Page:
Originally posted at the Public Policy Institute of CA.
By Brandon Martin, Magnus Lofstrom, and Joseph Hayes.
Research shows that increased police staffing is a cost-effective way to prevent crime.
The most recent credible research finds that an additional police officer reduces crime by 1.3 violent crimes and 4.2 property crimes per year. Other recent evidence estimates that the crime-reducing benefits of hiring an additional police officer exceed $300,000 per year, much more than the annual cost of an additional officer. With California’s incarceration rates declining since the implementation of public safety realignment and Proposition 47, adding law enforcement staff is one cost-effective strategy to look at.
Californians share national concerns about community-police relationships.
Community-police relationships have recently become a focus of national attention, as incidents across the country have brought concerns about the treatment of racial and ethnic minorities by law enforcement to the forefront. According to the January 2016 PPIC Statewide Survey, 61% of Californians think that blacks and other minorities do not receive equal treatment relative to whites in the criminal justice system, up 6 percentage points from the January 2015 survey. This opinion is held by majorities across racial/ethnic groups (Asians, blacks, Latinos, and whites), from 55% of whites to 92% of blacks.
Almost half of California’s law enforcement officers work for municipal police departments.
In 2015 there were more than 118,000 full-time law enforcement employees in California; roughly 77,000 were sworn law enforcement officers (with full arrest powers) and 41,000 were civilian staff. About 48% of sworn officers were municipal police officers, 39% were county sheriff officers, and almost 10% were with the California Highway Patrol (CHP). About 3% were employed by other agencies, such as university, port, and transportation districts and the State Department of Parks and Recreation.
Sworn officers are predominately non-jail employees, and most are male.
In 2014, there were roughly 66,500 non-jail (patrol) and 10,500 sworn jail officers. Of the 77,000 total sworn officers, 67,000 (or 87%) were males. In 2014, there were 29,500 non-jail and 11,500 jail civilian staff. Of the roughly 41,000 civilian staff, only 15,000 (or 37%) were males.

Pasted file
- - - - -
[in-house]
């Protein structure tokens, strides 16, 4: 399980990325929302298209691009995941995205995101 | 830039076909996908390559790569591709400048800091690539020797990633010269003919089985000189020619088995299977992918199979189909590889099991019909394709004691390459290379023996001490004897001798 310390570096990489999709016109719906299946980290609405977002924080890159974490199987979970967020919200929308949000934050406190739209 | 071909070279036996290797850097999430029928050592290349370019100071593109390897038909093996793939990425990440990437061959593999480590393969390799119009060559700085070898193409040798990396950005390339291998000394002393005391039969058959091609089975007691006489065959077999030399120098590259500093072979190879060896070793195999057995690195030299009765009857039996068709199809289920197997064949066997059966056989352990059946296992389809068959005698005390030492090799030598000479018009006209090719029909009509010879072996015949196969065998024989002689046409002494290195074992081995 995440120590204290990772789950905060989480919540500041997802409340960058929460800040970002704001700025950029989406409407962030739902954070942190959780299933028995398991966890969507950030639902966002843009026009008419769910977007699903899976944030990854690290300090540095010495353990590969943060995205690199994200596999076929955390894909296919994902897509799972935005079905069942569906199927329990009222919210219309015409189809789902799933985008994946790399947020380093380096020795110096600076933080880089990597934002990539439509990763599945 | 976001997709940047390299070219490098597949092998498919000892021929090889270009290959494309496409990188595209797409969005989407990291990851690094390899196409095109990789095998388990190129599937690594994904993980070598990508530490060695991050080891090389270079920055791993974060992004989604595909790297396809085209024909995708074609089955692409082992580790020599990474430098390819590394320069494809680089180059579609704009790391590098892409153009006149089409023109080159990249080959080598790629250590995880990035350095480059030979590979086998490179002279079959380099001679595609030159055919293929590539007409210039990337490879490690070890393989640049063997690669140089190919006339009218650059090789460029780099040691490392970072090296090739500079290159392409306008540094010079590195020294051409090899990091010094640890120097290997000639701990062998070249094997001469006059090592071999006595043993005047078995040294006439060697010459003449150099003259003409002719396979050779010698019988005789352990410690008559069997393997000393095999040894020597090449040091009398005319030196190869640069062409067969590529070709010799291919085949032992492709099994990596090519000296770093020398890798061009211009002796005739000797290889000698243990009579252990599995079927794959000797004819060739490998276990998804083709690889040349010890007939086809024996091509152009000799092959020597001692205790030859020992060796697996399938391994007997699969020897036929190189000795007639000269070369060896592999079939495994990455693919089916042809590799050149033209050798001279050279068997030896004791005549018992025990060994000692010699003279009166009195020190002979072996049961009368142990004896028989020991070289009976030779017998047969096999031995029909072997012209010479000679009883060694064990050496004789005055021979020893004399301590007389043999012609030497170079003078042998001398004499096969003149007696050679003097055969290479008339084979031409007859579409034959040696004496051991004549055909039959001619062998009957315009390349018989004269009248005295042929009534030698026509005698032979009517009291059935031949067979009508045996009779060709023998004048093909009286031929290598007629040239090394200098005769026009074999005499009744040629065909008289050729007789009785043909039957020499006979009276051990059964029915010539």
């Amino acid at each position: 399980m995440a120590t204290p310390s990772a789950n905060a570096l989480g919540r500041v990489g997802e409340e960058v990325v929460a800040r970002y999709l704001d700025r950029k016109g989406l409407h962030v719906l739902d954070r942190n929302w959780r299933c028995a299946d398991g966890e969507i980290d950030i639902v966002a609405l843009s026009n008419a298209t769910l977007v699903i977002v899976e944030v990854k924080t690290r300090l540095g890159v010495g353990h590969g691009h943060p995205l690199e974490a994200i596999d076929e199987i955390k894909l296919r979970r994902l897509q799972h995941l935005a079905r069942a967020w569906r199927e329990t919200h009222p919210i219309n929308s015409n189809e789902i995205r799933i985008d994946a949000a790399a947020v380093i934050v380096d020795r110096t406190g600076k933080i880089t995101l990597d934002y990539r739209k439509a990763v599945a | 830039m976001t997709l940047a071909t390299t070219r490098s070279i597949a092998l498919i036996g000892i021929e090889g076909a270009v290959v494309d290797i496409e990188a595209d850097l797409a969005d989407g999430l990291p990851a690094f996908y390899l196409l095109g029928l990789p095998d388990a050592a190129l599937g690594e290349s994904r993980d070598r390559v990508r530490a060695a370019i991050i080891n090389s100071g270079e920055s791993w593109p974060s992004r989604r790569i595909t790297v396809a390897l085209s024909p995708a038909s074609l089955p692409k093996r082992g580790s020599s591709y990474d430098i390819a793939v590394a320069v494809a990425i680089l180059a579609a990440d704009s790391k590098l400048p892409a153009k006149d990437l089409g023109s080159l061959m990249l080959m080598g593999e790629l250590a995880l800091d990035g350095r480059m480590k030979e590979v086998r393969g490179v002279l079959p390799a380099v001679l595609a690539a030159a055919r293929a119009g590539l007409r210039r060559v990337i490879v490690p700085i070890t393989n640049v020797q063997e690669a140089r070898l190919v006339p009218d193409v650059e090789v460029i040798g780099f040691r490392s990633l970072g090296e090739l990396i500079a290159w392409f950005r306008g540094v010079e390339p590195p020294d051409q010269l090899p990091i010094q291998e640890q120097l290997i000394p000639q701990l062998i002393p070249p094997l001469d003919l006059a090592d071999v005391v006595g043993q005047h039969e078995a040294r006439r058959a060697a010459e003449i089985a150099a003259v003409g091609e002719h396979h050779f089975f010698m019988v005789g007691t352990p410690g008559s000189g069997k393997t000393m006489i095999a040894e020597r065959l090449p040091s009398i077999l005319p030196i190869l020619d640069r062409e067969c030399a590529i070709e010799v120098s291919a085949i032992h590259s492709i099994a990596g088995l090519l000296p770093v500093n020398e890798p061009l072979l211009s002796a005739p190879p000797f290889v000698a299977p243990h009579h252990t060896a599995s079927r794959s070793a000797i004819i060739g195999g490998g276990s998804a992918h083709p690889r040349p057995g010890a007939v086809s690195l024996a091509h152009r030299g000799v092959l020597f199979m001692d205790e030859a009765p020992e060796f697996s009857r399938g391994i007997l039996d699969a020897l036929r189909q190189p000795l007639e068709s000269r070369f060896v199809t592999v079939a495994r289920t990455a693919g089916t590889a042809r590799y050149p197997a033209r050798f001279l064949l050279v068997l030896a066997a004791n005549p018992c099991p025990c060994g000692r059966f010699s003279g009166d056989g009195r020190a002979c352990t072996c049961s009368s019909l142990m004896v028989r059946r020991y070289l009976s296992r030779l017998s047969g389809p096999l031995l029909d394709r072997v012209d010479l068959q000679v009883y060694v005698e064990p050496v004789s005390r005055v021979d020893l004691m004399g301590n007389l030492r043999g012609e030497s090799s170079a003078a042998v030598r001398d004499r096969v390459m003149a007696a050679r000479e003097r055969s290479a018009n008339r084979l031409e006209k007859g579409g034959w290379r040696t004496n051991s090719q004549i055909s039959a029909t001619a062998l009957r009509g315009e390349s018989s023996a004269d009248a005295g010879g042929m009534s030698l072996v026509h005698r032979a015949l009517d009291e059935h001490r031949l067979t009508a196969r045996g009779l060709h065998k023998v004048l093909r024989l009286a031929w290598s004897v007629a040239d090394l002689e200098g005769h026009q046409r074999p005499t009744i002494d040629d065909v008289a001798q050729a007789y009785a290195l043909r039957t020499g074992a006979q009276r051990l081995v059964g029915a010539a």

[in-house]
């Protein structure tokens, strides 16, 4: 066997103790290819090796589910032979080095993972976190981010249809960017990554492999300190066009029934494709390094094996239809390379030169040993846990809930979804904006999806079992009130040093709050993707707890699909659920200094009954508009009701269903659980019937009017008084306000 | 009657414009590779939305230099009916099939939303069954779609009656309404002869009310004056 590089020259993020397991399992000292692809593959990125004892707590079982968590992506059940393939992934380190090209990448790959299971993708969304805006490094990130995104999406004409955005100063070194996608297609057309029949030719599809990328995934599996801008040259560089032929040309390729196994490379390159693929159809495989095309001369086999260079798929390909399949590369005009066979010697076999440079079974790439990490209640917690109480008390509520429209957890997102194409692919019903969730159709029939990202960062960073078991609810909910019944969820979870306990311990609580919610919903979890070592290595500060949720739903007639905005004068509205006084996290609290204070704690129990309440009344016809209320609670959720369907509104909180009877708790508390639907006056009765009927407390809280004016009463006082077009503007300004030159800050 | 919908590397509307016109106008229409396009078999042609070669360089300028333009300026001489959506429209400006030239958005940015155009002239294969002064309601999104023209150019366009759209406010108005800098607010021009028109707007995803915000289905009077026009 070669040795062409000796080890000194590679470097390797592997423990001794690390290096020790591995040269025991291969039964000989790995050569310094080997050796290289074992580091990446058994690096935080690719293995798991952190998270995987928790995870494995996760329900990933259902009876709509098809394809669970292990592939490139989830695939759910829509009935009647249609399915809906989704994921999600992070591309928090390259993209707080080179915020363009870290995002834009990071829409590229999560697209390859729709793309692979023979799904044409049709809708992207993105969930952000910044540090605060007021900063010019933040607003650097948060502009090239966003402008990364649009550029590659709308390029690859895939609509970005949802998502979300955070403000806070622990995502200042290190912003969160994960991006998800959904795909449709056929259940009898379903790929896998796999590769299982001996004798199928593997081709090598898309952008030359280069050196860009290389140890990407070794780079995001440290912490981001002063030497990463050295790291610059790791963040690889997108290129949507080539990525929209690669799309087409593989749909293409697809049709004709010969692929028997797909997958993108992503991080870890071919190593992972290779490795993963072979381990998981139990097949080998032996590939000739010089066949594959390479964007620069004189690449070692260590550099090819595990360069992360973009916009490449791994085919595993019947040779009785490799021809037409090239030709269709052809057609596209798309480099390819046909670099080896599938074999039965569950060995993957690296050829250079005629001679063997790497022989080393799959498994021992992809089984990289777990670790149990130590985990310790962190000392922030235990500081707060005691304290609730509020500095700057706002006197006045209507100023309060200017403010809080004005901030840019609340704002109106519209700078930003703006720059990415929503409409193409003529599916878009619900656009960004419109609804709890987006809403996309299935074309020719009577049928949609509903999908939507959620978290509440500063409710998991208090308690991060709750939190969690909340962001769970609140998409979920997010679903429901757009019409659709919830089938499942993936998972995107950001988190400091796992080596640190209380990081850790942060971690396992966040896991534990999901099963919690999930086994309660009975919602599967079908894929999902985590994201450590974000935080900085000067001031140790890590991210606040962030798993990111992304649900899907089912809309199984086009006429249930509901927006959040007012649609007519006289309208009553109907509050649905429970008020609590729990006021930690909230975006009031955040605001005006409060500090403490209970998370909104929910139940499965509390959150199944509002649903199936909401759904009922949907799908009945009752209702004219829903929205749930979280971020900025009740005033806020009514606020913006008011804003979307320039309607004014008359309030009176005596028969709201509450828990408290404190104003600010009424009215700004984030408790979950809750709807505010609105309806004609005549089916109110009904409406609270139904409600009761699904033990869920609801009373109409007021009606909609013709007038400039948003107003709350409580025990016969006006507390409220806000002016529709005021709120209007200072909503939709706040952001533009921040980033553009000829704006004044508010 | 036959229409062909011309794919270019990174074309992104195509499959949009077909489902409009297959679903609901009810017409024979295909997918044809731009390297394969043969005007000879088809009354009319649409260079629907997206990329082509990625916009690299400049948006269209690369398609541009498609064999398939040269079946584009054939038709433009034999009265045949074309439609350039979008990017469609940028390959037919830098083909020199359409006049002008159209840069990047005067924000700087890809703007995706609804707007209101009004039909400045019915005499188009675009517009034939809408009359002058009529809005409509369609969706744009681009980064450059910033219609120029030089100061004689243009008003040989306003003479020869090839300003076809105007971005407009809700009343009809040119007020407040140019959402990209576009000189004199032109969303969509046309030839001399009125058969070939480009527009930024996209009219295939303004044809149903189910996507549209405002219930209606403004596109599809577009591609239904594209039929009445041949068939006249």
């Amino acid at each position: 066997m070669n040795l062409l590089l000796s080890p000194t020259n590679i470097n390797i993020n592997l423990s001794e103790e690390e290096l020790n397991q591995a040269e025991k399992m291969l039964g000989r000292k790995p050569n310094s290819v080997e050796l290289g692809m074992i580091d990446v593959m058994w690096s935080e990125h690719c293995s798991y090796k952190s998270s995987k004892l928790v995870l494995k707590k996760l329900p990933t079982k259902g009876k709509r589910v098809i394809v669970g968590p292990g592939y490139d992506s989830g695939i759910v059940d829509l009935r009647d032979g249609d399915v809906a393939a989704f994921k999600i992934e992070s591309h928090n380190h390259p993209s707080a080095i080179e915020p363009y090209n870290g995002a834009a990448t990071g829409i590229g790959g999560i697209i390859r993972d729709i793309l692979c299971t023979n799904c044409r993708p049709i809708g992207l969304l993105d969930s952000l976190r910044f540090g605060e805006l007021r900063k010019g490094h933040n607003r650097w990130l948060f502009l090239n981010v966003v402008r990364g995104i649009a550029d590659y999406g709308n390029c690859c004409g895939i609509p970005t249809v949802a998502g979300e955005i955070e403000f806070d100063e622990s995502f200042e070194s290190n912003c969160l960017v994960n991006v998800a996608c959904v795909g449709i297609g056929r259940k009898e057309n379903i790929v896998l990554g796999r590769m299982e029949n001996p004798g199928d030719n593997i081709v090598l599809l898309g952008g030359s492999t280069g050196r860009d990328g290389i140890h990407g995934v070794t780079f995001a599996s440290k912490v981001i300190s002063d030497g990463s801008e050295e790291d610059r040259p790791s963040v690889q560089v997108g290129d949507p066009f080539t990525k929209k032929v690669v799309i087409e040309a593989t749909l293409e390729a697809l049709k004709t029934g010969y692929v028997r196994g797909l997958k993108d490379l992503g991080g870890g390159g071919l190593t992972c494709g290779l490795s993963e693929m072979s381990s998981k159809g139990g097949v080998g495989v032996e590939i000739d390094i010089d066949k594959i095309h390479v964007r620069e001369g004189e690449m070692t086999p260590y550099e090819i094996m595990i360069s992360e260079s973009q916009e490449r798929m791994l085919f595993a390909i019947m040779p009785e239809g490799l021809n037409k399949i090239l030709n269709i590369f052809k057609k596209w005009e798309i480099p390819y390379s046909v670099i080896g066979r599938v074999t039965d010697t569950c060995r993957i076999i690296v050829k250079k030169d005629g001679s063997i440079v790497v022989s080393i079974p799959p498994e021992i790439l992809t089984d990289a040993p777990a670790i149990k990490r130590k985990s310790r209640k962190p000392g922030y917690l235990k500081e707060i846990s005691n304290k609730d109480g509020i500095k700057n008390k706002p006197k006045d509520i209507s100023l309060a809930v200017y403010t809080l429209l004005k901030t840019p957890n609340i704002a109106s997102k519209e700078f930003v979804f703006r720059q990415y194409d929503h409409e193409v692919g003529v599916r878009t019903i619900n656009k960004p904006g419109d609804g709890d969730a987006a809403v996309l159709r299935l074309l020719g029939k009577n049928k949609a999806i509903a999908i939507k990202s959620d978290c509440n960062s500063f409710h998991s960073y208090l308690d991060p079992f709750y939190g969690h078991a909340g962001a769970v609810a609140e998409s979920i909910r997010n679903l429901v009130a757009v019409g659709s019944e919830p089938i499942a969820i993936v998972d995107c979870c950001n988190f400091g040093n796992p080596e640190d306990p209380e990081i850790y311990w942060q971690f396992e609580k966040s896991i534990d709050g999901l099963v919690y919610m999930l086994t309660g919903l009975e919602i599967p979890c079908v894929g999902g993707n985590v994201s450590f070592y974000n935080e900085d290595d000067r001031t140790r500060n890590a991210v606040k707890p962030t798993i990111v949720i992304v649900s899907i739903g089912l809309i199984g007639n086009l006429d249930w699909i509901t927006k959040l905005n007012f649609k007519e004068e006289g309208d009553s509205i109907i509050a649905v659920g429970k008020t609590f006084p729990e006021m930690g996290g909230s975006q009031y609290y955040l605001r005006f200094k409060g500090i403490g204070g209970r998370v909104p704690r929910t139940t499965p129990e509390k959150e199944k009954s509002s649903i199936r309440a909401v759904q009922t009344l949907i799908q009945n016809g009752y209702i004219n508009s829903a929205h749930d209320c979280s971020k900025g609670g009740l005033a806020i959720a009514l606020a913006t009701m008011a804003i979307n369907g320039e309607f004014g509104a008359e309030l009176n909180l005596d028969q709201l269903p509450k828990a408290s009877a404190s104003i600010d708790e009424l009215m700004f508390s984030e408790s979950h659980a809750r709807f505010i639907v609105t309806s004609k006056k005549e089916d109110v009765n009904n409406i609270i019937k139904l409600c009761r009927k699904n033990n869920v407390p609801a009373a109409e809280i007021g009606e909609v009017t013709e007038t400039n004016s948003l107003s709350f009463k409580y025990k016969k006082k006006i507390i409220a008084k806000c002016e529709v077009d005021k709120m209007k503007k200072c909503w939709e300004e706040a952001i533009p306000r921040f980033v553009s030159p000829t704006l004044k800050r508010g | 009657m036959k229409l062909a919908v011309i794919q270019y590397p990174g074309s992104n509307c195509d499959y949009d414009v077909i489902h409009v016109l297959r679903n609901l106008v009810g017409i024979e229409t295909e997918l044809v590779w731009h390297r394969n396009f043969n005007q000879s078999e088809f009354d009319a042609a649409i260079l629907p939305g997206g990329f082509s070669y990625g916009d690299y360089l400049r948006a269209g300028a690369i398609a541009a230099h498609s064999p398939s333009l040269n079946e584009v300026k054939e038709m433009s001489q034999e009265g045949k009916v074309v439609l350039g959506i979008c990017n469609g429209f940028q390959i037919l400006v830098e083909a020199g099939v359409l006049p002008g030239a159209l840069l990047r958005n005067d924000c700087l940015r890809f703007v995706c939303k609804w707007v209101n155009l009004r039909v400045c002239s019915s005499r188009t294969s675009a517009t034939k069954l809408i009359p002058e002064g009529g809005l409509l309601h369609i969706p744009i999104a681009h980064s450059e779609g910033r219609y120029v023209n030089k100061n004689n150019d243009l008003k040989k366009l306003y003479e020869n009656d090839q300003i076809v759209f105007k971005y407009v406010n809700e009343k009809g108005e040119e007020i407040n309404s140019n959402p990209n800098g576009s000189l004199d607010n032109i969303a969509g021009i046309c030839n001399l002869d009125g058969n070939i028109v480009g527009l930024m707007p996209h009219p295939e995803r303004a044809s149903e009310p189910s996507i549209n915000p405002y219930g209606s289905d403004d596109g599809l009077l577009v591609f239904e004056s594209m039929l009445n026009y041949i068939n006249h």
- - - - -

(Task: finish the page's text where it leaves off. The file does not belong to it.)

Staffing has not fully rebounded since the Great Recession.
The number of law enforcement staff began to decline in California at the onset of the Great Recession. Between 2008 and 2015, the state lost 4,051 sworn staff and 1,293 civilian staff—5% and 3% of 2008 totals, respectively. The number of sworn officers per 100,000 California residents dropped from 221 in 2008 to 198 in 2015. Looking at the numbers across agency types for 2008 to 2015, we see that police officers are down almost 7%, sheriff’s deputies are down 4%, and other officers are down almost 3%. The number of highway patrol officers was slightly higher in 2015 than it was in 2008, but that is because the CHP did not experience drastic cuts until 2010. Between 2010 and 2015, the CHP lost 6% of officers.
California’s law enforcement officer staffing has not rebounded since the Great Recession
Police protection constitutes a very small percentage (less than 1%) of direct expenditures by the state, but accounts for a larger amount (between 5% and 15%) of annual budgets at county and city levels. Local (city and county) police protection is funded by property, business, and sales taxes, federal and state grants, local fees and fines, and voter-approved increases in general and special sales taxes. In 2012, California law enforcement agencies spent $14.8 billion ($454 per resident) for police protection, slightly more than the $13.7 billion the state and counties spent on corrections. For comparison, Florida spent $7.3 billion ($438 per resident), New York $9.3 billion ($507 per resident), and Texas $6.5 billion ($273 per resident), respectively, on police protection in 2012.
California has more officers per 100,000 residents than its neighbors
Sources: Aaron Chalfin and Justin McCrary, “Are U.S. Cities Underpoliced? Theory and Evidence,” Review of Economics and Statistics, forthcoming. Paul Heaton, “Hidden in Plain Sight: What Cost-of-Crime Research Can Tell Us about Investing in Police” (RAND Corporation, 2010). California Department of Justice, Crime in California, 2003–2015. California Department of Finance, County Population Estimates, 2003–2015. Federal Bureau of Investigation, Crime in the United States, 2003–2014; United States Bureau of Justice Statistics, Justice Expenditures Program, 2012. California Legislative Analyst’s Office, “California’s Criminal Justice System: A Primer” (2013).